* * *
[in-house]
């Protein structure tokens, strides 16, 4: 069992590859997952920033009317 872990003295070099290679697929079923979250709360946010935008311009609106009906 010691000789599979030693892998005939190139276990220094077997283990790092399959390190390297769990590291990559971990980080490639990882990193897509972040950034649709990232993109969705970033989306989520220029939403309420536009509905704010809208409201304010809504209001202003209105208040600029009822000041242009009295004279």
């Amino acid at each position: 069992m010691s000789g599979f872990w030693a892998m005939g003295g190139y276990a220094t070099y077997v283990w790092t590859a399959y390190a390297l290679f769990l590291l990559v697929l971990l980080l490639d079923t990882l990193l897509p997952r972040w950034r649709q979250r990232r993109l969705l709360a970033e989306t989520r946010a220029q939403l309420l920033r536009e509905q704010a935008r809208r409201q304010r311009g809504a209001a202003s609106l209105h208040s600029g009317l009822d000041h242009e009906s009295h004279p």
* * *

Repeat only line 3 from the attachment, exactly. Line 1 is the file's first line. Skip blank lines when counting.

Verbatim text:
């Amino acid at each position: 069992m010691s000789g599979f872990w030693a892998m005939g003295g190139y276990a220094t070099y077997v283990w790092t590859a399959y390190a390297l290679f769990l590291l990559v697929l971990l980080l490639d079923t990882l990193l897509p997952r972040w950034r649709q979250r990232r993109l969705l709360a970033e989306t989520r946010a220029q939403l309420l920033r536009e509905q704010a935008r809208r409201q304010r311009g809504a209001a202003s609106l209105h208040s600029g009317l009822d000041h242009e009906s009295h004279p």